Patients generally obtain a hospice referral from their own physician after being diagnosed with a terminal illness and after receiving a prognosis of six months or so to live.
U.P. Home Health, Hospice & Private Duty CEO Jeff Nyquist says at that point, the hospice organization begins billing insurance for the client’s prescriptions, and billing for all the various services involved in hospice is rolled into one package.
Nyquist says hospice organizations constantly communicate with both public and private insurers.
Cost is not an issue; under Medicare laws, no one can be denied hospice care because of an inability to pay.
Medicare, Medicaid and most private insurers cover hospice services.
Lake Superior Hospice social worker Tiffany Johnson says their organization deals with Medicare more frequently than any other provider.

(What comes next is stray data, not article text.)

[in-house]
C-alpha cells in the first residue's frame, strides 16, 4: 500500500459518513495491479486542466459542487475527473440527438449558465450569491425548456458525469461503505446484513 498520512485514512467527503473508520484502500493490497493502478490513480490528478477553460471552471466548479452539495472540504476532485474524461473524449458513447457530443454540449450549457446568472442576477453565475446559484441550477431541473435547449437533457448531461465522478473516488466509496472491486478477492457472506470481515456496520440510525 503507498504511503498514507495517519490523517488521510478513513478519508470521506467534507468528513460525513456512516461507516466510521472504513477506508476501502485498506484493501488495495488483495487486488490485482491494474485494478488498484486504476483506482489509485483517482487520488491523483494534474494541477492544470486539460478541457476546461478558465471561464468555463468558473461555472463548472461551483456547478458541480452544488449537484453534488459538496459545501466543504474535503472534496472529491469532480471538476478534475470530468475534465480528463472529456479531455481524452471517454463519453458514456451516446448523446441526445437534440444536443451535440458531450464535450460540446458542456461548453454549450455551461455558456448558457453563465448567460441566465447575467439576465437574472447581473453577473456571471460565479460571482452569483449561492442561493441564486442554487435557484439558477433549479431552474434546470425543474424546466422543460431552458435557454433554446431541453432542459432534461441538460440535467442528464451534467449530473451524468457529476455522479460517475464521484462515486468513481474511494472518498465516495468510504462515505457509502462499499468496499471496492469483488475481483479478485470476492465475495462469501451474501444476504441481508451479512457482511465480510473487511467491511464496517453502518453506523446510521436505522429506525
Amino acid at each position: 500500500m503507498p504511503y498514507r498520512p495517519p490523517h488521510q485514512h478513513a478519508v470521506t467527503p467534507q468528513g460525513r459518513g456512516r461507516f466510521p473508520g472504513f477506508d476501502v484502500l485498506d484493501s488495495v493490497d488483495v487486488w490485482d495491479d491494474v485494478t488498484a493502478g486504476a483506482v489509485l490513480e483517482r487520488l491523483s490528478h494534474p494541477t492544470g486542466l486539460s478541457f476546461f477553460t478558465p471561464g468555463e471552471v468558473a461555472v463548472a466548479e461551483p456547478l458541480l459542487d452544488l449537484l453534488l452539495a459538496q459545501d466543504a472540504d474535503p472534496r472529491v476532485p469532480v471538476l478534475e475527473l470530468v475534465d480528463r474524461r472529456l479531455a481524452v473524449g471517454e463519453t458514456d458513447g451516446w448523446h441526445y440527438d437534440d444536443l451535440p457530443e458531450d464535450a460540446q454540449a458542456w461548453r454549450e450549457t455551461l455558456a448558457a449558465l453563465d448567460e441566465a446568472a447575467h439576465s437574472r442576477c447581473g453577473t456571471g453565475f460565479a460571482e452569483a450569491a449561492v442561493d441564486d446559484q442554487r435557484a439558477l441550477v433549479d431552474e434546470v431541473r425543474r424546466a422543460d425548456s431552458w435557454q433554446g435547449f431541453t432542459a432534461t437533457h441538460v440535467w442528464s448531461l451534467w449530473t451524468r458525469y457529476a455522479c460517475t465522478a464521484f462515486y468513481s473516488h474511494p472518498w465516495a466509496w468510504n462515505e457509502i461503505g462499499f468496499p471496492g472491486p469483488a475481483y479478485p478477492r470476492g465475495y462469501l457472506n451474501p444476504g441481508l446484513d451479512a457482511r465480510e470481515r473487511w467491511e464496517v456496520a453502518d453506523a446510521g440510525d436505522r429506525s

Many people believe that if you’re receiving hospice care, you can’t keep your own doctor.
But hospice staff members say that you will.
Lake Superior Hospice RN educator Becky Shauver says although hospice staff will see you more often than your physician will, they will communicate regularly with your doctor and choices about how your care will be directed will still come from your doctor.
I’ll look at other misconceptions many people have about hospice in the final part of our series Friday night.